Jul. 02 2010 11:40 AM
Mike C. from Tribeca

This topic reminds me somewhat of how every four years during the Olympics people complain that the US media only spotlights events dominated by Americans, whereas over the years I've been in several countries during various Olympics and have seen that other countries do the very same thing.

Americans -- we sure love to run ourselves down, don't we?

Jul. 02 2010 11:39 AM
leon wynter

Your discussion assumes that the media is supposed to bring Americans along to the soccer mania as if its a patriotic duty.
NPR sure tried hard. But soccer is not hidden from Americans. Anybody can find out everything they want-from weekend kiddie leagues to MLS. But we don't care. We didn't much care about golf either, until Tiger Woods came along and then we did.
Nobody decried our ignorance then. Why now??

Jul. 02 2010 11:37 AM
Kevin from Brooklyn

The World Cup is the best. When is the last time an American sport went so long between commercial breaks?

Jul. 02 2010 11:36 AM
Chriss from Monclair

I can't believe that Manuel sat Jason Bay last night?

What was he thinking?

It was great, though, to see Santana on top again, despite the loss.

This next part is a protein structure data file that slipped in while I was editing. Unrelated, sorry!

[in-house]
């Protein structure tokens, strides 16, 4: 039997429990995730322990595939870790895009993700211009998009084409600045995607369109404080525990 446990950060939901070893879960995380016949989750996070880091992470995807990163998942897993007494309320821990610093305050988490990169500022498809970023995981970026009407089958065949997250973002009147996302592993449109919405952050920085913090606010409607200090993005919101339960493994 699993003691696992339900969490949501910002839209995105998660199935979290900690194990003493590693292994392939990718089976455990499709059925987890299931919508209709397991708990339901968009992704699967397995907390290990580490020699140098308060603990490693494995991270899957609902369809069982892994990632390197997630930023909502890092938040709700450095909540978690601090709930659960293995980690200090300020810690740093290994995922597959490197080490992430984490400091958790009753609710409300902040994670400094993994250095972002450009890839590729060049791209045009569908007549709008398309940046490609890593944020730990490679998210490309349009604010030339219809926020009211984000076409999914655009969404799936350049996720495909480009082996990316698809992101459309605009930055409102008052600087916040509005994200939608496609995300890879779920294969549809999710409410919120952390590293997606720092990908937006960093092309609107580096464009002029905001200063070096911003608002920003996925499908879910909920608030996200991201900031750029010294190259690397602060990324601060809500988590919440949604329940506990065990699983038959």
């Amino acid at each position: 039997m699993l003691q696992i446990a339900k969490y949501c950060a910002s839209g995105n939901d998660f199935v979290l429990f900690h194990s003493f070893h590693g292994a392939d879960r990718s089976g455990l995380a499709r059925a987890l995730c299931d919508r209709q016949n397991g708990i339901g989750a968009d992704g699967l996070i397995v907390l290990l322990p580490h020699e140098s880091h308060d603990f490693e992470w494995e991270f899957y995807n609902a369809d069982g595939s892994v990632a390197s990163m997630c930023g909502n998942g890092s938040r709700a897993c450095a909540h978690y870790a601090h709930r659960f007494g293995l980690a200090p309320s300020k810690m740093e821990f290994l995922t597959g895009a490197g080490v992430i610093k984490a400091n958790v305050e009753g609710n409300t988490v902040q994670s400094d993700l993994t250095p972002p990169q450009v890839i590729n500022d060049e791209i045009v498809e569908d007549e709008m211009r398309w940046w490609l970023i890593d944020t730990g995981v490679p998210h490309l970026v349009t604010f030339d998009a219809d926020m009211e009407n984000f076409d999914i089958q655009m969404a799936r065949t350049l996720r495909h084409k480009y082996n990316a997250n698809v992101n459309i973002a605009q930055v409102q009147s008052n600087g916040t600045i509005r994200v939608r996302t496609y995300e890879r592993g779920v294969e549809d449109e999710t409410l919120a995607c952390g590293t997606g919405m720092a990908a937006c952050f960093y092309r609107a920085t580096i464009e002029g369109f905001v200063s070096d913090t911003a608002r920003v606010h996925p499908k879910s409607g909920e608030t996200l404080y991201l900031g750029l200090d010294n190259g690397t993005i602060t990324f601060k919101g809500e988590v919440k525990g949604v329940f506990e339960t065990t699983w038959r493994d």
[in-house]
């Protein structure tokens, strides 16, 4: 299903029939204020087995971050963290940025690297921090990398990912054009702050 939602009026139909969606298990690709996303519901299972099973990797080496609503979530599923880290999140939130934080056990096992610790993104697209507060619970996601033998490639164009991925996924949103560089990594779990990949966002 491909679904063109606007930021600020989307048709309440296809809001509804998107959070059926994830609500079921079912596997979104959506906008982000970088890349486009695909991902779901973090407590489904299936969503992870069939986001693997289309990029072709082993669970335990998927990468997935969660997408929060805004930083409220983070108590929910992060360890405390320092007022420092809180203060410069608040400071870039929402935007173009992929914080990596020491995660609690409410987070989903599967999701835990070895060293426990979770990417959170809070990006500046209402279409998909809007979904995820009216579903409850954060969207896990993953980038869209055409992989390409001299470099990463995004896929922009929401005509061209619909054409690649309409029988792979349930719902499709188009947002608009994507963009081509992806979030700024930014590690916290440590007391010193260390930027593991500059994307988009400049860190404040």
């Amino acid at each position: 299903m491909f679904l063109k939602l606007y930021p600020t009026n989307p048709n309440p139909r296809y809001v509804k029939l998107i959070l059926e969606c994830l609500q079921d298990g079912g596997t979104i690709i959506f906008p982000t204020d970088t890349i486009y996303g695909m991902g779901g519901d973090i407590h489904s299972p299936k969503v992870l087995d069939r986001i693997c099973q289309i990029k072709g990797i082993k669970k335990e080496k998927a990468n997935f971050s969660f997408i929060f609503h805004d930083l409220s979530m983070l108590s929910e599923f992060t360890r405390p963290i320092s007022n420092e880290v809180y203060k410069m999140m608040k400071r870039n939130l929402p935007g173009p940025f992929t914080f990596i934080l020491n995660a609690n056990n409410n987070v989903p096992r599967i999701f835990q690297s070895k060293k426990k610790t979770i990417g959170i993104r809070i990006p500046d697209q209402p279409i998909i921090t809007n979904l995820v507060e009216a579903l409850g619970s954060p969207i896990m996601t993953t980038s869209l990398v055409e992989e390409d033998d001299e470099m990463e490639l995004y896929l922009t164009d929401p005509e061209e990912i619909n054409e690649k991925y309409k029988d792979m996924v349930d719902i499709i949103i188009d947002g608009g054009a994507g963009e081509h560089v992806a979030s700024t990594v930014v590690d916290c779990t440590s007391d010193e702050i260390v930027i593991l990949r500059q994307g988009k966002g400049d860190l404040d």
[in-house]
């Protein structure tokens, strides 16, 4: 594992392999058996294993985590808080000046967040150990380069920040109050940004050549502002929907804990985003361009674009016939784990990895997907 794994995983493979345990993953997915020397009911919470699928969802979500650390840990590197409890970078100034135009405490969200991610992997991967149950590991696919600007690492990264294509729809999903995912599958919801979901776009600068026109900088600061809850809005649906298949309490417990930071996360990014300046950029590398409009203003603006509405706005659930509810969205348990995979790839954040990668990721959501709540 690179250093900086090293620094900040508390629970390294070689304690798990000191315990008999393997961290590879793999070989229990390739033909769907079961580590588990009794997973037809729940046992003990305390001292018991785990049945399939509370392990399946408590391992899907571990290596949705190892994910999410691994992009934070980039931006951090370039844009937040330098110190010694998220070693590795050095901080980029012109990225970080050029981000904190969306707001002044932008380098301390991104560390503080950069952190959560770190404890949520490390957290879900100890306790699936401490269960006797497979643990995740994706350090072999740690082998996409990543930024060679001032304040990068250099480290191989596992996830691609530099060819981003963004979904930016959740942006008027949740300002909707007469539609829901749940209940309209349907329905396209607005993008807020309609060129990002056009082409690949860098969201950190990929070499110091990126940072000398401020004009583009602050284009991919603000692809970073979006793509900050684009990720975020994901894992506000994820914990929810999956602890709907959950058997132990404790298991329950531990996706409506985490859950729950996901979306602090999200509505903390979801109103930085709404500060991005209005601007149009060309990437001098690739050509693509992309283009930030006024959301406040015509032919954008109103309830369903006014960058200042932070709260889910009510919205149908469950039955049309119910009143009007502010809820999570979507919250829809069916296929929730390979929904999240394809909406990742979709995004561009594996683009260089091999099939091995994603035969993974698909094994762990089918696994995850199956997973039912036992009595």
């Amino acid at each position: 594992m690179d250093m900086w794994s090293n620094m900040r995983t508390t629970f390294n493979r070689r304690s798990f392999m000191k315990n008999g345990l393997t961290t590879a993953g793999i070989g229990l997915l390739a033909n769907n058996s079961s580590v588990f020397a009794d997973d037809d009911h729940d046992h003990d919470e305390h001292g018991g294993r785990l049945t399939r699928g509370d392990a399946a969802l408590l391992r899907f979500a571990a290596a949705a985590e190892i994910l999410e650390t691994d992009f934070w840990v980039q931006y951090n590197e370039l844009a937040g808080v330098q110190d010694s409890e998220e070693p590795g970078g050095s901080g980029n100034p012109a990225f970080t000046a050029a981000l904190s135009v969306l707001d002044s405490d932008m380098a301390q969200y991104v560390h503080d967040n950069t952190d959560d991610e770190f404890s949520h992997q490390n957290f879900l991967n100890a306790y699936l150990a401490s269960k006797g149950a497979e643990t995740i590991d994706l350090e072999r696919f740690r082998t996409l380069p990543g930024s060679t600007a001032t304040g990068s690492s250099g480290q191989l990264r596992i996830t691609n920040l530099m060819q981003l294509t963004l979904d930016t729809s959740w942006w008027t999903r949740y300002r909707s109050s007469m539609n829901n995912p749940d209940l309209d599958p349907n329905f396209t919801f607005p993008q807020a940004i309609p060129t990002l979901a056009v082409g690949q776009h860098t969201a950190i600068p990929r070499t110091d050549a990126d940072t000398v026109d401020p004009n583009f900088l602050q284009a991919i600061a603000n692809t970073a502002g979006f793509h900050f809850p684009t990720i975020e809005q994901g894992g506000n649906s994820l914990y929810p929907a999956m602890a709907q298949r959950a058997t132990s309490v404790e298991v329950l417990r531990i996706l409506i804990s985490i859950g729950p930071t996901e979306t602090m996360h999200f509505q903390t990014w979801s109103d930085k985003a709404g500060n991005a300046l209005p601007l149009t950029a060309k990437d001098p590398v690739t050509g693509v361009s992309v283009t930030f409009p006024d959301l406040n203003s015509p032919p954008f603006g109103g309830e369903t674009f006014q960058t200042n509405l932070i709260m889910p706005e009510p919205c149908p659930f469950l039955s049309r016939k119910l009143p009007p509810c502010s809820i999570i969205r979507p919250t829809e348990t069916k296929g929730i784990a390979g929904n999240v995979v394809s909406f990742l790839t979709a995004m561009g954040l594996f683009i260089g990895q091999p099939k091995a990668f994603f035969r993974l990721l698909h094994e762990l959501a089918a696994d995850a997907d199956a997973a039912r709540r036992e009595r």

World cup?

Still don't care-- a tie? Secret time that only the refs know?

I'd watch the Pirates over Brazil.

Jul. 02 2010 11:35 AM
Inquisigal from Brooklyn, NY

I find the lack of typical US "filler" during the Cup telecasts refreshing; if you want to watch a sport, it's the viewer's job to educate her/himself. US sports fans need to stop expecting everything to be presented to them in an "Entertainment Tonight" style.

Could the coverage include a bit more about the players? Sure. But the game is moving so fast, it's not like other sports where there are breaks and dead periods during which sportscasters can blab.

Jul. 02 2010 11:35 AM
Deborah from Gramercy

Americans are not "reticent" (reluctant to talk) fans about soccer, they are "reluctant" fans of soccer.
We will soon lose the word reticent if it is misused.

Jul. 02 2010 11:34 AM
Eric from Manhattan

If you recall, 4 years ago the broadcasts had American announcers and people panned them for being to placating to the American public by overexplaining things and not doing a true play-by-play. There was a conscious decision to get UK announcers who would assume a baseline level of knowledge.

Jul. 02 2010 11:32 AM